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  1. Aerial Commerce Company's first aeroplane arrived in West Australia in July 1929, West Australian, 26 July 1929, p.10; Seaplanes Limited, Acc 2782, AN 193/4, file 165/1929, West Australian Archives (hereafter WAA); National Airways Limited, Acc 2782, AN 193/4, file 6/1930, WAA; West Australian Aerial Services Limited, Acc 2782, AN 193/4, file 8/1930, WAA; Wings Limited, Acc 2782, AN 193/4, file 5/1930, WAA; Baker Aviation Company first mentioned in West Australian, 17 November 1930, p.12; Goldfields Air Navigation Limited, Acc 2782, AN 193/4, file 88/1930, WAA; Air Taxis first mentioned in West Australian, 23 February 1932, p.10; Avi-Tour Aeroplane Company of WA Limited, Acc 2782, AN 193/4, file 12/1932, WAA.
  2. Letter from Irene Dean-Williams to Controller of Civil Aviation, 19 January 1934, and letter from Vivian James to Controller of Civil Aviation, 31 May 1934, MP 115/1, file 5/106/37, Australian Archives (hereafter AA).
  3. Acc 2782, AN 193/4, file 12/1932, WAA.
  4. Aircraft, April 1932, p.39 and West Australian, 11 June 1932, p.14.
  5. Neville Parnell & Trevor Boughton, Flypast, Canberra 1988, p.105; West Australian, 22 June 1932, p.10; 13 August 1932, p.17; 16 August 1932, p.7 and 5 November 1932, p.17.
  6. Acc 2782, AN 193/4, file 6/1930, WAA, and West Australian, 3 February 1930, p.15.
  7. Acc 2782, AN 193/4, file 165/1929 WAA, and West Australian, 29 October 1929 p.13.
  8. West Australian, 6 November 1929, p.18.
  9. West Australian, 27 September 1930, p.15; 13 October 1930, p.18 and Aircraft, November 1930, p.18.
  10. Aircraft, February 1931, p.15.
  11. West Australian, 16 July 1931, p.17, 4 November 1931, p.11 and 31 August 1932, p.12.
  12. West Australian, 31 August 1932, p.12.
  13. Parnell and Boughton, Flypast, p.85.
  14. Aircraft, November 1930, p.18.
  15. West Australian, 30 January 1931, p.16.
  16. West Australian, 11 February 1931, p.7.
  17. West Australian, 24 February 1931, p.8; 20 June 1931 p.14 and Aircraft, March 1931, p.13.
  18. Parnell and Boughton, Flypast, p.85 and West Australian, 13 October 1931, p.18.
  19. Acc 2782, AN 193/4, file 8/1930, WAA.
  20. West Australian, 21 January 1930, p.9.
  21. West Australian, 3 May 1930, p.18.
  22. West Australian, 24 May 1930, p.15 and 23 July 1930, p.13.
  23. Acc 2782, AN 193/4, file 5/1930, WAA.
  24. West Australian, 4 September 1930, p.10.
  25. West Australian, 24 September 1930, p.10 and 29 September 1930, p.9.
  26. West Australian, 14 October 1930, p.9 and 15 October 1930, p.13.
  27. West Australian, 9 December 1930, p.9.
  28. West Australian, 7 October 1930, p.17 and 11 November 1930, p.10.
  29. West Australian, 23 January 1931, p.6; Aircraft, February 1931, p.18; West Australian, 18 February 1932, p.10 and 18 March 1931, p.10.
  30. Aircraft, April 1931, p.12 and West Australian, 19 May 1931, p.8.
  31. West Australian, 7 July 1931, p.5 and 21 July 1931, p.10.
  32. West Australian, 4 August 1931, p.9 and notice of special resolution, 17 September 1931, Acc, AN 193/4 file 5/1930, WAA.
  33. Air Taxis used the same type of aeroplane as Wings had during its last phase, had C W Snook, who had been with Wings, as its chief pilot and started operations in about January 1932 after Wings had ceased operations in December 1931. West Australian, 16 April 1932, p.19 and Aircraft, December 1931, p.6. It is possible that Air Taxis was operated by Winterbottom Motors because H A Blake reports that he replaced Snook in working for Winterbottom when Snook resigned; interview with H A Blake, March 1977, Battye Library of WA History, OH 203.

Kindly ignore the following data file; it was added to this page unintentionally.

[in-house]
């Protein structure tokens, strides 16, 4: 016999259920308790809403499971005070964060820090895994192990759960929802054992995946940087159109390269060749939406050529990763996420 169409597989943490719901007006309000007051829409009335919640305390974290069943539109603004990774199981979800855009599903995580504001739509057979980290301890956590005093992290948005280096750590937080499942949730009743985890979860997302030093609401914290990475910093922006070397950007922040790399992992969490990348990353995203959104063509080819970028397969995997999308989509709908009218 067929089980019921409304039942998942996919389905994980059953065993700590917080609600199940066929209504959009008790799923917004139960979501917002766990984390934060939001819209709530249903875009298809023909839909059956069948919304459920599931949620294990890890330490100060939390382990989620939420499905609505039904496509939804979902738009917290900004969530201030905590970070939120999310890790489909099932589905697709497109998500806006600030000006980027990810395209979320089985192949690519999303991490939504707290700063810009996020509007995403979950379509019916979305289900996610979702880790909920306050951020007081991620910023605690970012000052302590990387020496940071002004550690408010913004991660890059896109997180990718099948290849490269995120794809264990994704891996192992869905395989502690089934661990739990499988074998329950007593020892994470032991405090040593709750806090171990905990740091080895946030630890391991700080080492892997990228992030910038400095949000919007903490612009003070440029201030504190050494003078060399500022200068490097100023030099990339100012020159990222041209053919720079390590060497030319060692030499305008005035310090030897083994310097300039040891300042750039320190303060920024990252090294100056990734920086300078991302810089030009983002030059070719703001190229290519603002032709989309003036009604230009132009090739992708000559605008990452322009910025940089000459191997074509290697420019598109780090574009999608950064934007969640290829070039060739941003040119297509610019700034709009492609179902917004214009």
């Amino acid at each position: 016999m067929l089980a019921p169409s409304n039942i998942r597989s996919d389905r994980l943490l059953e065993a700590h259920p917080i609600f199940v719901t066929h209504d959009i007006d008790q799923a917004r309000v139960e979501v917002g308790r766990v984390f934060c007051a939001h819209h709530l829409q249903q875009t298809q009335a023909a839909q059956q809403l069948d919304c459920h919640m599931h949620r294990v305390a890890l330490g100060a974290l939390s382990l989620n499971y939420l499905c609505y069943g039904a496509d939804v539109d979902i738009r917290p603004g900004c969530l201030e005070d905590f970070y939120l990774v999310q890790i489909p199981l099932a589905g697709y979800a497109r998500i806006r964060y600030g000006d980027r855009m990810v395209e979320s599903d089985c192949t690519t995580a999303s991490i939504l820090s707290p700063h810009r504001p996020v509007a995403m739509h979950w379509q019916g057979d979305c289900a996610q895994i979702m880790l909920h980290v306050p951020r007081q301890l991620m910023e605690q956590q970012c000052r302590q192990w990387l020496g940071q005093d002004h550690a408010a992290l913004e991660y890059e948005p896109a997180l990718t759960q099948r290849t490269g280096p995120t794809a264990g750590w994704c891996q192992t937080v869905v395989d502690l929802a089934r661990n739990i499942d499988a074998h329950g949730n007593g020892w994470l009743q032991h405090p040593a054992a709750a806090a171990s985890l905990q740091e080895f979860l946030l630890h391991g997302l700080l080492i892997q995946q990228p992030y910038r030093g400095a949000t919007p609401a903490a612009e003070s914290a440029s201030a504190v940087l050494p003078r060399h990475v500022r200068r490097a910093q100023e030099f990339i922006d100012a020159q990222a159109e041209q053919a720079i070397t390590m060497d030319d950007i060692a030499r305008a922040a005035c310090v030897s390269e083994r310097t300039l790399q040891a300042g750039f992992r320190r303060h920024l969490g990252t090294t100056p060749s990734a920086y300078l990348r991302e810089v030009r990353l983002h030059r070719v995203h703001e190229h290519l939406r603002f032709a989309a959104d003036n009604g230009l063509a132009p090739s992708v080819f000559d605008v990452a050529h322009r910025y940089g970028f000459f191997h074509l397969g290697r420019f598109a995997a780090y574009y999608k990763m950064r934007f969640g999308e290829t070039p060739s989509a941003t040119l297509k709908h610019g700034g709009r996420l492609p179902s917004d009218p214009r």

34. West Australian, 16 April 1932, p.19.
  35. West Australian, 6 August 1932, p.19.
  36. West Australian, 6 September 1932, p.8 and 19 September 1932, p.8.
  37. West Australian, 27 September 1932, p.6 and 14 November 1932, p.12.
  38. West Australian, 10 December 1932, p.21 and 28 January 1933, p.6.
  39. West Australian, 15 March 1933, p.17; Aircraft, January 1934, p.10. and Interview with H A Baker, March 1977, Battye Library of WA History, OH203.
  40. West Australian, 30 March 1929, p.13.
  41. West Australian, 26 July 1929, p.20 and 9 November 1929, p.18.
  42. West Australian, 9 November 1929, p.18; 20 January 1930, p.20 and 12 February 1930.
  43. West Australian, 27 January 1930, p. 15 and 17 May 1930, p.17.
  44. West Australian, 19 July 1930, p.17 and Aircraft, January 1931, p.39.
  45. West Australian, 7 January 1931, p.7; 22 October 1931, p.10 and 23 July 1930, p.13.
  46. West Australian, 21 August 1931, p.12; 24 August 1931, p.8; 22 October 1931, p.7 and 26 October 1931, p.12.
  47. West Australian, 21 July 1931, p.10.
  48. Aircraft, May 1932, p.10 and West Australian, 28 December 1931, p.6.
  49. West Australian, 25 July 1932, p.10 and letter from Ittershagen to the Minister for Defence, 29 July 1932, CRS A705, file 192/11/384, AA.
  50. Aircraft, May 1933, p.23 and correspondence between Ittershagen and the Department of Defence between 9 February 1934 and 17 September 1934, MP 115/1, file 8/102/69, AA.
  51. Aerial Commerce also suffered from competition between two companies which established raceways in Perth at the same time.
  52. West Australian, 11 June 1932, p.14.
  53. Parnell & Boughton, Flypast, p.18, 38 and 43.
  54. Letter from Ittershagen to the Minister for Defence, 31 May 1934, MP 115/1, file 8/102/69, AA and West Australian, 5 February 1932, p.16.
  55. Summary of Capital and Shares for Queensland Air Navigation Limited, 30 March 1932, Company Records, A/33774, 36/1928, Queensland State Archives.
  56. John Gunn, The Defeat of Distance, St Lucia 1985, p.131.